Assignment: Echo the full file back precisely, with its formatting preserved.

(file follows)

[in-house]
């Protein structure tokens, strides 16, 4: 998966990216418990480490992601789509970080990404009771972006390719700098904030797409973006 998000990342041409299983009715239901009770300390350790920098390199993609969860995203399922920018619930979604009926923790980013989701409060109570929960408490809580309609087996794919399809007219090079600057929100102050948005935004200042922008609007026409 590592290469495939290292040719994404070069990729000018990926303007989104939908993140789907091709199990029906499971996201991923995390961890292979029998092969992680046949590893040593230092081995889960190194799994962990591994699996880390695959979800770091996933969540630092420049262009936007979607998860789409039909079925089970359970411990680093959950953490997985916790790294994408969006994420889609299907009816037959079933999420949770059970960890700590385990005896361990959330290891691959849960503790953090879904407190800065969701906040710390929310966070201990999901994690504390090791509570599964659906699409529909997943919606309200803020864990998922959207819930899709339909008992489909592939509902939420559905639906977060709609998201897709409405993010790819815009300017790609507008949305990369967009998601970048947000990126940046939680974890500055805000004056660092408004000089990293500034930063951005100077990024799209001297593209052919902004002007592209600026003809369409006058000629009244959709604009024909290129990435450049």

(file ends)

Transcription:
[in-house]
């Protein structure tokens, strides 16, 4: 998966990216418990480490992601789509970080990404009771972006390719700098904030797409973006 998000990342041409299983009715239901009770300390350790920098390199993609969860995203399922920018619930979604009926923790980013989701409060109570929960408490809580309609087996794919399809007219090079600057929100102050948005935004200042922008609007026409 590592290469495939290292040719994404070069990729000018990926303007989104939908993140789907091709199990029906499971996201991923995390961890292979029998092969992680046949590893040593230092081995889960190194799994962990591994699996880390695959979800770091996933969540630092420049262009936007979607998860789409039909079925089970359970411990680093959950953490997985916790790294994408969006994420889609299907009816037959079933999420949770059970960890700590385990005896361990959330290891691959849960503790953090879904407190800065969701906040710390929310966070201990999901994690504390090791509570599964659906699409529909997943919606309200803020864990998922959207819930899709339909008992489909592939509902939420559905639906977060709609998201897709409405993010790819815009300017790609507008949305990369967009998601970048947000990126940046939680974890500055805000004056660092408004000089990293500034930063951005100077990024799209001297593209052919902004002007592209600026003809369409006058000629009244959709604009024909290129990435450049």